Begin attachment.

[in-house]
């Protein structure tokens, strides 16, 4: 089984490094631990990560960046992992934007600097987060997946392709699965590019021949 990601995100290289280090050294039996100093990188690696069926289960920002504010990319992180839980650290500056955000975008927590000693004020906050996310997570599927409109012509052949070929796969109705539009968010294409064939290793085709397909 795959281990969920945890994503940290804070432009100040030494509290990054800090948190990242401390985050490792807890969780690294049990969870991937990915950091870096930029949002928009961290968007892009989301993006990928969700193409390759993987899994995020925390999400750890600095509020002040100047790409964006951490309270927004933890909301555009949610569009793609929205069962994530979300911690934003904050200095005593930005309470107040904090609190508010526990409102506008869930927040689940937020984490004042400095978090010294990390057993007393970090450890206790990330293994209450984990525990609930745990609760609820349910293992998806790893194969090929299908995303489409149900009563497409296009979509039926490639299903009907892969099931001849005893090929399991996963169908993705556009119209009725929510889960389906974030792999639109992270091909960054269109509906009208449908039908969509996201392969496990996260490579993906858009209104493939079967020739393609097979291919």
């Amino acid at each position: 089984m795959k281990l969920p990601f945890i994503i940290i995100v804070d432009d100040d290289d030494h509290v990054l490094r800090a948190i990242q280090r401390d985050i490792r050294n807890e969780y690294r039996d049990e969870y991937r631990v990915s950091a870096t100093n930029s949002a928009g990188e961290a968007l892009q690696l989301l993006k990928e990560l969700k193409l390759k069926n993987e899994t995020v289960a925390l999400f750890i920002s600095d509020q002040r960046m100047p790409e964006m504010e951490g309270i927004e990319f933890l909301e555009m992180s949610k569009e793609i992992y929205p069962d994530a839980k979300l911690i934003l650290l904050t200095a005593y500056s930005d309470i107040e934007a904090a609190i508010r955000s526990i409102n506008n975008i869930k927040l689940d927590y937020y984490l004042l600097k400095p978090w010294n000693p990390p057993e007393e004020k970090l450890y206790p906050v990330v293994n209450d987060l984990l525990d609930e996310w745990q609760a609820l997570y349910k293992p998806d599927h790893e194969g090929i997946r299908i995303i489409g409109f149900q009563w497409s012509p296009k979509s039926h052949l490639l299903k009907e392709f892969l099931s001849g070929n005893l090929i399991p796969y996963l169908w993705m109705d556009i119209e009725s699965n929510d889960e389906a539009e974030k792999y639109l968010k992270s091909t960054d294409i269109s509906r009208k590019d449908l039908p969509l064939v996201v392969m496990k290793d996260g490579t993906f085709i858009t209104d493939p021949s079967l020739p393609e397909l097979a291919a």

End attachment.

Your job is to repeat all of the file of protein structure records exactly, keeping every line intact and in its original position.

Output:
[in-house]
């Protein structure tokens, strides 16, 4: 089984490094631990990560960046992992934007600097987060997946392709699965590019021949 990601995100290289280090050294039996100093990188690696069926289960920002504010990319992180839980650290500056955000975008927590000693004020906050996310997570599927409109012509052949070929796969109705539009968010294409064939290793085709397909 795959281990969920945890994503940290804070432009100040030494509290990054800090948190990242401390985050490792807890969780690294049990969870991937990915950091870096930029949002928009961290968007892009989301993006990928969700193409390759993987899994995020925390999400750890600095509020002040100047790409964006951490309270927004933890909301555009949610569009793609929205069962994530979300911690934003904050200095005593930005309470107040904090609190508010526990409102506008869930927040689940937020984490004042400095978090010294990390057993007393970090450890206790990330293994209450984990525990609930745990609760609820349910293992998806790893194969090929299908995303489409149900009563497409296009979509039926490639299903009907892969099931001849005893090929399991996963169908993705556009119209009725929510889960389906974030792999639109992270091909960054269109509906009208449908039908969509996201392969496990996260490579993906858009209104493939079967020739393609097979291919």
């Amino acid at each position: 089984m795959k281990l969920p990601f945890i994503i940290i995100v804070d432009d100040d290289d030494h509290v990054l490094r800090a948190i990242q280090r401390d985050i490792r050294n807890e969780y690294r039996d049990e969870y991937r631990v990915s950091a870096t100093n930029s949002a928009g990188e961290a968007l892009q690696l989301l993006k990928e990560l969700k193409l390759k069926n993987e899994t995020v289960a925390l999400f750890i920002s600095d509020q002040r960046m100047p790409e964006m504010e951490g309270i927004e990319f933890l909301e555009m992180s949610k569009e793609i992992y929205p069962d994530a839980k979300l911690i934003l650290l904050t200095a005593y500056s930005d309470i107040e934007a904090a609190i508010r955000s526990i409102n506008n975008i869930k927040l689940d927590y937020y984490l004042l600097k400095p978090w010294n000693p990390p057993e007393e004020k970090l450890y206790p906050v990330v293994n209450d987060l984990l525990d609930e996310w745990q609760a609820l997570y349910k293992p998806d599927h790893e194969g090929i997946r299908i995303i489409g409109f149900q009563w497409s012509p296009k979509s039926h052949l490639l299903k009907e392709f892969l099931s001849g070929n005893l090929i399991p796969y996963l169908w993705m109705d556009i119209e009725s699965n929510d889960e389906a539009e974030k792999y639109l968010k992270s091909t960054d294409i269109s509906r009208k590019d449908l039908p969509l064939v996201v392969m496990k290793d996260g490579t993906f085709i858009t209104d493939p021949s079967l020739p393609e397909l097979a291919a």